Bartending For Dummies, 5th Edition
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Cocktail names seem to get more creative every year. But back in the cocktail’s heyday, drinks were often just named after the person who concocted them or the place where they were invented. What follows is a short list of traditional cocktails and how they came to be called by their familiar monikers:

  • Bellini: Invented in Harry’s Bar in Venice, Italy, around 1943.

  • Black Russian: Created by bartender Gus Tops of the Hotel Metropoli in Brussels. Gus also dispensed scarves with his silhouette and recipe of his cocktail.

  • Bloody Mary: Invented by Pete Petiot at Harry’s Bar, Paris, France, in 1921; he later became Captain of Bars at the St. Regis Hotel in New York, New York.

  • Daiquiri: Conceived by workers from Bethlehem Steel during a malaria epidemic in the village of Daiquiri near Santiago, Cuba.

  • The Gibson: Named after New York artist Charles Dana Gibson by his bartender Charles Connoly of the Player’s Club in New York. Another version credits Billie Gibson, a fight promoter.

  • Harvey Wallbanger: Created by Bill Doner at Newport Beach, California. The Harvey Wallbanger was started as a fad by Bill and was first served at a bar called The Office.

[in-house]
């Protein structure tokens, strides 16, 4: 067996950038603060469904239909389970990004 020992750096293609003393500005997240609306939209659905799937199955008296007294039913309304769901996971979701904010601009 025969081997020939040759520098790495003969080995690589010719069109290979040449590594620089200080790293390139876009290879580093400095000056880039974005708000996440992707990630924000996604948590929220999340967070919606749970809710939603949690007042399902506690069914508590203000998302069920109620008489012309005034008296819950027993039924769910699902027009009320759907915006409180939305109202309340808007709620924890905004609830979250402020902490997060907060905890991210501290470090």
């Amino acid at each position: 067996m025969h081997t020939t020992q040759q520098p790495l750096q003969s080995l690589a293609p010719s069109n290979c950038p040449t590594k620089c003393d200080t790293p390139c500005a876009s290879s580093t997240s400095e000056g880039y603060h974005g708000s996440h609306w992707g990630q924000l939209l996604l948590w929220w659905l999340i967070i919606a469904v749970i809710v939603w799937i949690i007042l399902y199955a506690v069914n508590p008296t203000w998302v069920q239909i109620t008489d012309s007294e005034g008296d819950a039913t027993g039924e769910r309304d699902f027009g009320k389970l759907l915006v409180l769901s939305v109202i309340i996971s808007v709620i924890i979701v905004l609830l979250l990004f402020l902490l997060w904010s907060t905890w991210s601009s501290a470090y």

• The Martini: Seems that everyone wants to lay claim to having invented and named this classic drink. Here are just some of the stories:

    • By bartender professor Jerry Thomas of San Francisco from a stranger on his way to Martinez, California. Made with gin, vermouth, bitters, and a dash of Maraschino.

    • After Martini & Rossi Vermouth, because that brand was first used in the drink Gin and It, with one half gin and one half Martini & Rossi Vermouth.

    • After the British army rifle: The Martini and Henry. The rifle was known for its kick, like the first sip of a Gin and It.

    • At the Knickerbocker Hotel in the early 1900s, a bartender named Martini di Arma Tiggia mixed a martini using only a dry gin and dry vermouth.

  • Negroni: It seems that a certain Count Negroni of Florence once requested a drink that would stand apart from all the Americanos ordered at his favorite neighborhood cafe. The bartender answered his request with a cocktail composed of equal parts gin, sweet vermouth, and Campari, and he garnished the result with a telltale orange slice. Unfortunately for the count, the drink became as popular as the Americano.

  • Side Car: Harry’s New York Bar in Paris, according to owner at that time, Harry MacElhone, after a motorcycle sidecar in which a customer was driving into the bar.

  • Tom Collins: By John Collins, a waiter at Lipmmer’s Old House, Coduit Street, Hanover Square in England. Tom was used instead of John because the drink used Old Tom Gin. Today, a John Collins would use whiskey.

About This Article

This article is from the book:

About the book author:

Ray Foley is the founder and editor of BARTENDER Magazine. A consultant to some of the United States’ top distillers and importers, he is responsible for creating and naming new drinks for the liquor industry.

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